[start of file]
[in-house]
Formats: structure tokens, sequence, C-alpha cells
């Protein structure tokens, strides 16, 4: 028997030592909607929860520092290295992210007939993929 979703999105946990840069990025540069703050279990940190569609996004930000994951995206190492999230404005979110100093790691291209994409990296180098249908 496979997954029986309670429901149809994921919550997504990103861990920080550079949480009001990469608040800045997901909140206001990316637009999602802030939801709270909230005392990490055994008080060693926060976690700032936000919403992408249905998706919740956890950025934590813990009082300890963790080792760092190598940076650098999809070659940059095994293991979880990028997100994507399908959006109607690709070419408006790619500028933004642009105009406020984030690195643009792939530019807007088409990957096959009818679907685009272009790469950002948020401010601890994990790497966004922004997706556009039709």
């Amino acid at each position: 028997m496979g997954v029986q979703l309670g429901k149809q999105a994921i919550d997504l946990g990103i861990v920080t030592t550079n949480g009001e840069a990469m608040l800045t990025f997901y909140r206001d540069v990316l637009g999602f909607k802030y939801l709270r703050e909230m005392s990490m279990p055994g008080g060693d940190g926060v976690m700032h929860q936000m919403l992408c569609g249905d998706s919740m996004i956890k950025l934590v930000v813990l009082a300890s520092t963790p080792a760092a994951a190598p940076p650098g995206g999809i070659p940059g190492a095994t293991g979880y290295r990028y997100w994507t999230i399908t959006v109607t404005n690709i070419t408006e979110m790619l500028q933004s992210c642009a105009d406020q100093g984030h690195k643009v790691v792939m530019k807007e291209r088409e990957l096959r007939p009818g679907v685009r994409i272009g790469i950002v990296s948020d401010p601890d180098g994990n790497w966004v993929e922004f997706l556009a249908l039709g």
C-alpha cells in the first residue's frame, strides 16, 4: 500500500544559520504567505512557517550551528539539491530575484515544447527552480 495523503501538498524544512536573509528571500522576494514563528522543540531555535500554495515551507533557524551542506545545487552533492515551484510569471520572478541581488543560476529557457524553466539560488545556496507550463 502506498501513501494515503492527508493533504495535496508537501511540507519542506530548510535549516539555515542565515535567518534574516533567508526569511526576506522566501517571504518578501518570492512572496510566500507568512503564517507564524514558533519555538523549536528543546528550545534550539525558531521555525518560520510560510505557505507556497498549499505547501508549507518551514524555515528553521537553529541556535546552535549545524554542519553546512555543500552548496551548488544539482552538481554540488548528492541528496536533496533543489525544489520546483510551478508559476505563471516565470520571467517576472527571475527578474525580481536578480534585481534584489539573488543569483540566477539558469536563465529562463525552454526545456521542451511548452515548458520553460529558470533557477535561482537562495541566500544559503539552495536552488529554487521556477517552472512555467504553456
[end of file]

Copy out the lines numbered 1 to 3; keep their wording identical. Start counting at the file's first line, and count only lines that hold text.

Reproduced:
[in-house]
Formats: structure tokens, sequence, C-alpha cells
């Protein structure tokens, strides 16, 4: 028997030592909607929860520092290295992210007939993929 979703999105946990840069990025540069703050279990940190569609996004930000994951995206190492999230404005979110100093790691291209994409990296180098249908 496979997954029986309670429901149809994921919550997504990103861990920080550079949480009001990469608040800045997901909140206001990316637009999602802030939801709270909230005392990490055994008080060693926060976690700032936000919403992408249905998706919740956890950025934590813990009082300890963790080792760092190598940076650098999809070659940059095994293991979880990028997100994507399908959006109607690709070419408006790619500028933004642009105009406020984030690195643009792939530019807007088409990957096959009818679907685009272009790469950002948020401010601890994990790497966004922004997706556009039709």